It’s that time of year with the English school holidays beginning and parents searching around for ways to entertain or occupy the kids for a whole six weeks or so. Their dilemma is not quite so acute as the one felt by Turkish families with their fourteen week void to fill but it is a serious issue for many families nevertheless. One solution for at least some of the time is to book the Exodus Family Activity holiday .
Family Activity Week, hosted by Bougainville and centred in Kaş, for those families lucky enough to be able to afford a foreign holiday in these times of financial uncertainty, this holiday seems to me like an ideal prospect. As I have been (and will be this year) a guide for some of these groups in Kaş, I suppose you might accuse me of promoting these family holidays. To that I would retort that I have no particular axe to grind and would not dream of putting pen to paper in support of something which I was not whole heartedly prepared to endorse. As I was an only child, this is the kind of holiday I would have loved to have been taken on as my first task on any family summer holiday was to find a pal. Under normal circumstances a family holiday can be both enjoyable and a time of tension between the needs and preferences of children and adults. Not so on the Family Activity week here in Kaş.
In July and August there can be up to twenty four people in the group and this may well include both couples and single parents as well as children of all ages. So there’s a good start, the potential for bonding is high and conversely the potential for dissatisfaction or boredom is much lower than it would normally be. Also this is an activity week so by definition at least some members of each family have read the trip notes and know exactly what they are letting their brood in for. When the trip is booked each person must decide in advance how many of four activities they wish to opt for, these are a day trip to Limanağzı Bay, an expedition to Saklıkent Gorge and Patara beach, a diving experience and a sea kayaking expedition at Kekova.
Included for all there is also a night spent in a Turkish mountain village inland in a small settlement named Gürsu. Usually an impromptu game of football with the local children takes place followed by a village supper, Turkish dancing and games with the local children. This is followed by a night sleeping underneath the stars on the flat roof of the house. I wasn’t too sure how the latter activity would go down with some of the more worldly, possibly cynical English kids but in every instance my fears were unfounded. They all thoroughly enjoyed the experience throwing themselves with gusto into the simplest of children’s games with not an electronic device in sight and eyes lighting up when out came the skipping rope. In addition to all of this, for the families who still want more, there is the possibility to arrange extra activities when they have some free time. The most popular of these in the past have been a paragliding experience or a relaxing hamam (Turkish bath). It can usually be said that if the children are happy then so are the parents and with the groups that I have hosted that has certainly been the case.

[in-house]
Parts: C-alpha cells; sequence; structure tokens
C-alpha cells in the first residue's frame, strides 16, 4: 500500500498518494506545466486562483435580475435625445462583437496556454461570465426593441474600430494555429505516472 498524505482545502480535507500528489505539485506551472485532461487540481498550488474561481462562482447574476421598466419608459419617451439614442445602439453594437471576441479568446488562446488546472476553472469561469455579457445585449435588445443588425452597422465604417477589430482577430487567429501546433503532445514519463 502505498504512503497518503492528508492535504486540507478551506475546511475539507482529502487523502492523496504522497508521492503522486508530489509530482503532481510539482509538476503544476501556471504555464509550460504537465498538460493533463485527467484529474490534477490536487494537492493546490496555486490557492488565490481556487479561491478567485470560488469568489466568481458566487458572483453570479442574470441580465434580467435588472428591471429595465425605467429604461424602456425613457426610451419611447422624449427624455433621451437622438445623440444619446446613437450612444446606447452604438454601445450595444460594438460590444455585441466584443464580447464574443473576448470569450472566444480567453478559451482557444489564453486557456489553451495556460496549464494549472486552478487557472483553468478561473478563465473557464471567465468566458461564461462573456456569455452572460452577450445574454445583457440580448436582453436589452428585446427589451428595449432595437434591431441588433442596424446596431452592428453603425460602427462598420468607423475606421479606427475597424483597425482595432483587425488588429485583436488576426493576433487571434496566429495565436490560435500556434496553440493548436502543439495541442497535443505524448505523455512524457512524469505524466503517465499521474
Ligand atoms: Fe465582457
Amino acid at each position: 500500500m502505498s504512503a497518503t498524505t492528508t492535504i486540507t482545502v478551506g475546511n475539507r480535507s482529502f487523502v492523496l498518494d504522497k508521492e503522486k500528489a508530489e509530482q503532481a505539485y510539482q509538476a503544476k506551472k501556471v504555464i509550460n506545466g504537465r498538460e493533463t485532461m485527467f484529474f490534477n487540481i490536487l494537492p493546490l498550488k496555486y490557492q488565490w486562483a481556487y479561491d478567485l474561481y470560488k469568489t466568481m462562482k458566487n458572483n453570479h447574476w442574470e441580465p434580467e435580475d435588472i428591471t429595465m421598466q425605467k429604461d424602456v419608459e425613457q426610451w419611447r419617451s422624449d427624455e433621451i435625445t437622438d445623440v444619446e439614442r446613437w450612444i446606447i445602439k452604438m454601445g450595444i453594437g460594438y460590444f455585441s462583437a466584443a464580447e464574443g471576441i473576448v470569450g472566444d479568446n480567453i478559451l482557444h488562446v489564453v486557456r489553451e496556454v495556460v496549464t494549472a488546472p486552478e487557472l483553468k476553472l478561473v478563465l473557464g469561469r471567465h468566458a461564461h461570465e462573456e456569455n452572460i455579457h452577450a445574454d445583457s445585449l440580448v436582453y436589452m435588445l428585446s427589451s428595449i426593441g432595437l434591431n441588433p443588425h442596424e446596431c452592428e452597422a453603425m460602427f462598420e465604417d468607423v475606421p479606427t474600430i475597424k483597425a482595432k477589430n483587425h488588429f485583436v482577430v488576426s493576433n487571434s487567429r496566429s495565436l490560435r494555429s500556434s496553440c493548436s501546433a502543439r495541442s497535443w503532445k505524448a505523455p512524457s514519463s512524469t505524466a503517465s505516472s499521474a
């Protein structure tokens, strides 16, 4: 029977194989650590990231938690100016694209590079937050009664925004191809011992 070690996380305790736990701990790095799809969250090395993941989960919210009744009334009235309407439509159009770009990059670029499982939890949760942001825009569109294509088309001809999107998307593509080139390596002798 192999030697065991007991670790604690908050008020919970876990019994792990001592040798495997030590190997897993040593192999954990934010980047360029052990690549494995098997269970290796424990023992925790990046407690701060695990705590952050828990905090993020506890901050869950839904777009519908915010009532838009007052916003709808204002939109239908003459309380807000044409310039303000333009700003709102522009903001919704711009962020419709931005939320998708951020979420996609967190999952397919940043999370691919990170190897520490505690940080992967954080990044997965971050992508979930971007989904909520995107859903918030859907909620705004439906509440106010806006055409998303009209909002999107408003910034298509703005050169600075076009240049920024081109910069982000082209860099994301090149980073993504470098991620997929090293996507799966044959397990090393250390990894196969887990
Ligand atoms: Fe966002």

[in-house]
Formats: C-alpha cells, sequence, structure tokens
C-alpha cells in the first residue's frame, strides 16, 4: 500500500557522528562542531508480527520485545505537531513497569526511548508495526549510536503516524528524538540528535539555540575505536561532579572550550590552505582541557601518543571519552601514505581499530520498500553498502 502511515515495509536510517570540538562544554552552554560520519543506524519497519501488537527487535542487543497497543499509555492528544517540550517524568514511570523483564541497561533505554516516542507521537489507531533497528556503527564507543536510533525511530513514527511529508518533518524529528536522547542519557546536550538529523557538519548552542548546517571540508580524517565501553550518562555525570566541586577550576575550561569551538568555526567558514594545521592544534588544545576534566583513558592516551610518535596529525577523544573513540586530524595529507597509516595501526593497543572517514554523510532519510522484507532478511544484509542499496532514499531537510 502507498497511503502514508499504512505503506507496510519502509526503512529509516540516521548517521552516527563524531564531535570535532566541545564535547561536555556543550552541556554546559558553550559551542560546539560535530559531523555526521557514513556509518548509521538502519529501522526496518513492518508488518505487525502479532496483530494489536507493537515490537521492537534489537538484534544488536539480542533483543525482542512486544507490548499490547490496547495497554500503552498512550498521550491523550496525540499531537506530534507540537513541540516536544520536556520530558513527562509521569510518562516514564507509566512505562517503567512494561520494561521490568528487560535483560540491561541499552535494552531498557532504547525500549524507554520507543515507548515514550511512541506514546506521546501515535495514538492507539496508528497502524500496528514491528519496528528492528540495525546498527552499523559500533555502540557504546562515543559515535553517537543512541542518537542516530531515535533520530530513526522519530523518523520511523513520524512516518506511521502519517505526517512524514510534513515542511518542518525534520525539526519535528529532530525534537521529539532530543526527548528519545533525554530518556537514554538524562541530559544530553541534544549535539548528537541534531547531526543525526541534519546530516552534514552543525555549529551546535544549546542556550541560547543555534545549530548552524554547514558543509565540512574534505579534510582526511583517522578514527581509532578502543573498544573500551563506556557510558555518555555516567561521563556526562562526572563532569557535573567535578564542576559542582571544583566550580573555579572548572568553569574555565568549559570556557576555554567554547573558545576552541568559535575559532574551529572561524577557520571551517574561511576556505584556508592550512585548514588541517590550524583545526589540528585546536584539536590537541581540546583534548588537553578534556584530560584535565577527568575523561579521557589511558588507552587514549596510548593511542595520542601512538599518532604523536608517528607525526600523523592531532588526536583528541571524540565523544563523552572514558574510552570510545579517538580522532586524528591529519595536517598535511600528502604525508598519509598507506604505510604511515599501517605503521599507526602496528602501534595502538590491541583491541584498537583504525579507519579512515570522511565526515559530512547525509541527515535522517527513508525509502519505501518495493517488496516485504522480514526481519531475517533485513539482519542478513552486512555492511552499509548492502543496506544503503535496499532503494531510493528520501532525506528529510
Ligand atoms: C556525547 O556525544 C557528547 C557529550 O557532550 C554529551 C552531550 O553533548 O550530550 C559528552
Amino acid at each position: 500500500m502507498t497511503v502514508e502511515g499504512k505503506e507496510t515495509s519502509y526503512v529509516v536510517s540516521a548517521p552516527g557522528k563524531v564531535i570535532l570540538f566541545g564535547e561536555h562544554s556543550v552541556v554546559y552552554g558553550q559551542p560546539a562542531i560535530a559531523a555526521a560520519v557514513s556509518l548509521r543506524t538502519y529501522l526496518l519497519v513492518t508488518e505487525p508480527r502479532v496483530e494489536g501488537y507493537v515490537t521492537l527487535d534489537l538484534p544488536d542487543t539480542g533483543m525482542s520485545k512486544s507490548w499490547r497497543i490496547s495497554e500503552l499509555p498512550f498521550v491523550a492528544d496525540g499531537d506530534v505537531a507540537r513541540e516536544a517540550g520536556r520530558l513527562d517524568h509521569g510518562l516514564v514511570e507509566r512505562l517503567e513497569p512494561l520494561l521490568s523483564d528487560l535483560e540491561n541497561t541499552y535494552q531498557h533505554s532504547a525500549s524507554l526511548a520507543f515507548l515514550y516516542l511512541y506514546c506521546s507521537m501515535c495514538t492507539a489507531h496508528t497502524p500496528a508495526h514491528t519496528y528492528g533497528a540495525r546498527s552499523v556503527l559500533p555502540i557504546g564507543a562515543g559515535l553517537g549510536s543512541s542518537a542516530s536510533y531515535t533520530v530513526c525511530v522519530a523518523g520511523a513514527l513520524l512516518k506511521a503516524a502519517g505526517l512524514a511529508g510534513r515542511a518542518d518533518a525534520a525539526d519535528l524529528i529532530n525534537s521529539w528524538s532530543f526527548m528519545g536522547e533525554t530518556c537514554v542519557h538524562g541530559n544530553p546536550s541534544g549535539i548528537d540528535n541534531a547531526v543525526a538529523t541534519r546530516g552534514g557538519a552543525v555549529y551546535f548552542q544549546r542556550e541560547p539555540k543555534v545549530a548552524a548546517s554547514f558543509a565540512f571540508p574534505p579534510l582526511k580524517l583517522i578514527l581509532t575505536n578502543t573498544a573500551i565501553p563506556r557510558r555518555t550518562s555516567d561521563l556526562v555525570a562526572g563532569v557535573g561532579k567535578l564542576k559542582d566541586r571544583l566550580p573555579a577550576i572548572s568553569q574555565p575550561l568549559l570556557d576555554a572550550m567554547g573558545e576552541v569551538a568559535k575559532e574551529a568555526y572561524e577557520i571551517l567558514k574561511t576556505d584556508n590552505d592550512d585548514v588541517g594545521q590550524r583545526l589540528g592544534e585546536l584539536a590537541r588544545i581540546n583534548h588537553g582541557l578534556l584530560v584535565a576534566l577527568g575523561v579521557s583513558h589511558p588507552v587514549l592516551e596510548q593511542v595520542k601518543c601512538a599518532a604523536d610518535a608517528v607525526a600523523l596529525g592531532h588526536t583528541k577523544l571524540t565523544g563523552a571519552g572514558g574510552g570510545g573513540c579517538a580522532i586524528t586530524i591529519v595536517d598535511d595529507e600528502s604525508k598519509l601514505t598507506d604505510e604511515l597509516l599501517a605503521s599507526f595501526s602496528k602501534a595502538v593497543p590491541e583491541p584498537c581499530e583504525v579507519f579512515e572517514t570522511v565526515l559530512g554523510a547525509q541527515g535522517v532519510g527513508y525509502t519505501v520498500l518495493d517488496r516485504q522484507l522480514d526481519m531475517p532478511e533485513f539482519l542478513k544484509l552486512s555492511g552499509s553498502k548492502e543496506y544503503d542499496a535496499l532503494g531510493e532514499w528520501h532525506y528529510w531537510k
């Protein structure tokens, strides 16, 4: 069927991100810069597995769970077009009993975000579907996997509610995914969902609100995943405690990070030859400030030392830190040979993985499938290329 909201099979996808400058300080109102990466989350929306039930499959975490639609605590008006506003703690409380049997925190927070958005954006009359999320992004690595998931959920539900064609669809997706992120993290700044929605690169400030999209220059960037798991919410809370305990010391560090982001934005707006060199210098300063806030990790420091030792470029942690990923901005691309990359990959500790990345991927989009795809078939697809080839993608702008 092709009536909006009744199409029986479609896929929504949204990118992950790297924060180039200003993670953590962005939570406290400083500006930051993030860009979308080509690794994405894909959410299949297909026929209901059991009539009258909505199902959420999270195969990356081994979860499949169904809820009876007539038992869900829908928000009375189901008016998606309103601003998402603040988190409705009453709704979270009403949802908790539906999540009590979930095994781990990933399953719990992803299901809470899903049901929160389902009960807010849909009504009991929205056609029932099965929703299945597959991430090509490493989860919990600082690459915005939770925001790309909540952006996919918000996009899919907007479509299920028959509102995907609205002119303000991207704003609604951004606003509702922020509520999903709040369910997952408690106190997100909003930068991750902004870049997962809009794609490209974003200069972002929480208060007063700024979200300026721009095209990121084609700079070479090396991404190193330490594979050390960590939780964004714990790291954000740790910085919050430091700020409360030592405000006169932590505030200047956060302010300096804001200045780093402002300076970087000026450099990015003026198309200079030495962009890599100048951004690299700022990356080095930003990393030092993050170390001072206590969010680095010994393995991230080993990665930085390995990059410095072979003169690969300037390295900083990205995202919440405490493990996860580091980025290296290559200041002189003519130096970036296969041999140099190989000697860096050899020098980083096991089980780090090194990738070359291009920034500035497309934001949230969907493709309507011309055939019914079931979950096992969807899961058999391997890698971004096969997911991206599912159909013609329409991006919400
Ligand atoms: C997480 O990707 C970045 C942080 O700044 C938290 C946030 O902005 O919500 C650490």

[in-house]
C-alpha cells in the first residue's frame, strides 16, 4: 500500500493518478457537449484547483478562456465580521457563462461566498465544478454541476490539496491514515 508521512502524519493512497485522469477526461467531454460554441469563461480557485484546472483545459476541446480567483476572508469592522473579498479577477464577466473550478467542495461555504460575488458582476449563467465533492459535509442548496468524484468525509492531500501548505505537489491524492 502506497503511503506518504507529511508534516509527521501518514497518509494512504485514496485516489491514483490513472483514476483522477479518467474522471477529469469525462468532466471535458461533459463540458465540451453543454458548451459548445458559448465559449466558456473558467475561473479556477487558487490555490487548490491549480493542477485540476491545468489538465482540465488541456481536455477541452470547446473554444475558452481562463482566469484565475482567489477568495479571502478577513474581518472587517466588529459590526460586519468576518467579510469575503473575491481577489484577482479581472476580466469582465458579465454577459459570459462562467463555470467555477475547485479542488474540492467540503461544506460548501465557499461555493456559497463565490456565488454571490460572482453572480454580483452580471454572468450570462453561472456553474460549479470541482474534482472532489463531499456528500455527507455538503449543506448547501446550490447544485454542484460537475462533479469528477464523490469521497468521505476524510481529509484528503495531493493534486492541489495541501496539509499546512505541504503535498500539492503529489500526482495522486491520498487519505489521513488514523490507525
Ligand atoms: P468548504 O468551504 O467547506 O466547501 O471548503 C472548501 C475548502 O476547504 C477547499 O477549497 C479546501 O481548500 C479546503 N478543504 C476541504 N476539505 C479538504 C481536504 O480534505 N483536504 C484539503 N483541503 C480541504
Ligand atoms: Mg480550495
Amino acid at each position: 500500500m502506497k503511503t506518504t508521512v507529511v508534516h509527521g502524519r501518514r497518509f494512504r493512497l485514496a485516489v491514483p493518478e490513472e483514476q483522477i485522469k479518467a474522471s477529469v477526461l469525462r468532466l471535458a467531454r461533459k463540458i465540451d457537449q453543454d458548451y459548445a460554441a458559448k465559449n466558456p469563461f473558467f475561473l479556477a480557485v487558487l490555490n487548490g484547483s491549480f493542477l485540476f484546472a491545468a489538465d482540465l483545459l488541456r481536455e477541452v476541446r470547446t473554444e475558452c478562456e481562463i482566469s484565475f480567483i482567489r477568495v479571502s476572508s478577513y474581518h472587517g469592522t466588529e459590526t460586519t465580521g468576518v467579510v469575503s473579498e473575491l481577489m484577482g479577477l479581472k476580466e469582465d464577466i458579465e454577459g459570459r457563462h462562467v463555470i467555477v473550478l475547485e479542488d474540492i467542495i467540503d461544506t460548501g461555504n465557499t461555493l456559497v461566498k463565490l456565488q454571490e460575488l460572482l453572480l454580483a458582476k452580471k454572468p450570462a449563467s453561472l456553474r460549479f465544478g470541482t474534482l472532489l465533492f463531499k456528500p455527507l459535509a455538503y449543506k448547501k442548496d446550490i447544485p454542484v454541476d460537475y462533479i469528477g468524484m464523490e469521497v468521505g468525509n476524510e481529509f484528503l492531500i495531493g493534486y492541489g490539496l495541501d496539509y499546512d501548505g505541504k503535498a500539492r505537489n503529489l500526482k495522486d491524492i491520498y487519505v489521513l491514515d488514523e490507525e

Obvious precautions have to be taken, it is invariably extremely hot in July and August here on the eastern Mediterranean so all youngsters need a plentiful supply of sun screen and need to be reminded to take on board as much fluid as possible. I find though that with constant reinforcement at my daily briefings and plenty of information and preparation for each activity things usually go very smoothly and a positive experience is had by all.
The evenings can be another issue with children when the ideal agenda of the parents may well differ dramatically from the kids and involve the longing for a bottle of wine or two. To this end I usually offer the groups a few evenings spent together in a local restaurant for a communal dining experience. Usually this is taken up eagerly and some evenings are spent with a mixture of adults and children from all the different families.
Towards the end of the week I always consider it to be a sign of a successful week if the younger members of the party request to have their own table, this frequently happens. Turkish culture dictates that children are welcome everywhere and there are a few good local waiters who are particularly adept at making the whole dining experience an entertainment in itself with an array of jokes and, in a couple of cases, magic tricks.
All in all I think a Family Activity Week in Turkey is a much more fulfilling week with the family than the one that involved a few good sticks of rock, a donkey ride on the beach, a kiss me quick hat and rainy day visits to the amusement arcades.
(Many thanks to Alex Smith for his insights and comments on this tour)